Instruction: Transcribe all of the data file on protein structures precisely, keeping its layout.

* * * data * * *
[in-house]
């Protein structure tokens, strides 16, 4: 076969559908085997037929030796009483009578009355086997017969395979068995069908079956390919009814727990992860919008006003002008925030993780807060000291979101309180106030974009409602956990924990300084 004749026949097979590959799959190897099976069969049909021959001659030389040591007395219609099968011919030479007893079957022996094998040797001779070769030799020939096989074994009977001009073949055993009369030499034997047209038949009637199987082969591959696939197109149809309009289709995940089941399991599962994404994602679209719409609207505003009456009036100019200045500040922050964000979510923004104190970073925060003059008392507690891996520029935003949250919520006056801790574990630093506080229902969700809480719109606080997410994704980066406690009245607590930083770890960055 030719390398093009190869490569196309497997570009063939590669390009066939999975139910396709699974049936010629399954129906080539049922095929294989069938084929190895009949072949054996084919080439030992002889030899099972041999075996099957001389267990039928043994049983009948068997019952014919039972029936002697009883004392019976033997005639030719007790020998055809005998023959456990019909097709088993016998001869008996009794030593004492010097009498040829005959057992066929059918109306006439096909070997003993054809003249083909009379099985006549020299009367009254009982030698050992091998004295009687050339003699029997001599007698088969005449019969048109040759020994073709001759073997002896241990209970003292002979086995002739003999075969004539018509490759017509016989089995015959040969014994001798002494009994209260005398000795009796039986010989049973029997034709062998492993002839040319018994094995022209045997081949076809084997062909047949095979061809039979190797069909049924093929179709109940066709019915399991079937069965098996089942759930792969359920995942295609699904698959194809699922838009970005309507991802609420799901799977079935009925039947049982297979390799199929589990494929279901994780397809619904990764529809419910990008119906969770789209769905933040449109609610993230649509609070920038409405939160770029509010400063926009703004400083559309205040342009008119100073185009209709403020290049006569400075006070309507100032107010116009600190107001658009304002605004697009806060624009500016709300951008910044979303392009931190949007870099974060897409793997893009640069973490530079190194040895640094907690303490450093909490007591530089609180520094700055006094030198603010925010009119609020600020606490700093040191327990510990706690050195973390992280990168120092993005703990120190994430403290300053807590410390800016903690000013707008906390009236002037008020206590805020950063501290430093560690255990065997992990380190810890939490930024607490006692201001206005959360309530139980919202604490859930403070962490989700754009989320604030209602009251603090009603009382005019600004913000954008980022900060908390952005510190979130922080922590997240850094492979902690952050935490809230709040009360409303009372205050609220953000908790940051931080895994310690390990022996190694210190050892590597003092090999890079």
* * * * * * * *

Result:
[in-house]
């Protein structure tokens, strides 16, 4: 076969559908085997037929030796009483009578009355086997017969395979068995069908079956390919009814727990992860919008006003002008925030993780807060000291979101309180106030974009409602956990924990300084 004749026949097979590959799959190897099976069969049909021959001659030389040591007395219609099968011919030479007893079957022996094998040797001779070769030799020939096989074994009977001009073949055993009369030499034997047209038949009637199987082969591959696939197109149809309009289709995940089941399991599962994404994602679209719409609207505003009456009036100019200045500040922050964000979510923004104190970073925060003059008392507690891996520029935003949250919520006056801790574990630093506080229902969700809480719109606080997410994704980066406690009245607590930083770890960055 030719390398093009190869490569196309497997570009063939590669390009066939999975139910396709699974049936010629399954129906080539049922095929294989069938084929190895009949072949054996084919080439030992002889030899099972041999075996099957001389267990039928043994049983009948068997019952014919039972029936002697009883004392019976033997005639030719007790020998055809005998023959456990019909097709088993016998001869008996009794030593004492010097009498040829005959057992066929059918109306006439096909070997003993054809003249083909009379099985006549020299009367009254009982030698050992091998004295009687050339003699029997001599007698088969005449019969048109040759020994073709001759073997002896241990209970003292002979086995002739003999075969004539018509490759017509016989089995015959040969014994001798002494009994209260005398000795009796039986010989049973029997034709062998492993002839040319018994094995022209045997081949076809084997062909047949095979061809039979190797069909049924093929179709109940066709019915399991079937069965098996089942759930792969359920995942295609699904698959194809699922838009970005309507991802609420799901799977079935009925039947049982297979390799199929589990494929279901994780397809619904990764529809419910990008119906969770789209769905933040449109609610993230649509609070920038409405939160770029509010400063926009703004400083559309205040342009008119100073185009209709403020290049006569400075006070309507100032107010116009600190107001658009304002605004697009806060624009500016709300951008910044979303392009931190949007870099974060897409793997893009640069973490530079190194040895640094907690303490450093909490007591530089609180520094700055006094030198603010925010009119609020600020606490700093040191327990510990706690050195973390992280990168120092993005703990120190994430403290300053807590410390800016903690000013707008906390009236002037008020206590805020950063501290430093560690255990065997992990380190810890939490930024607490006692201001206005959360309530139980919202604490859930403070962490989700754009989320604030209602009251603090009603009382005019600004913000954008980022900060908390952005510190979130922080922590997240850094492979902690952050935490809230709040009360409303009372205050609220953000908790940051931080895994310690390990022996190694210190050892590597003092090999890079």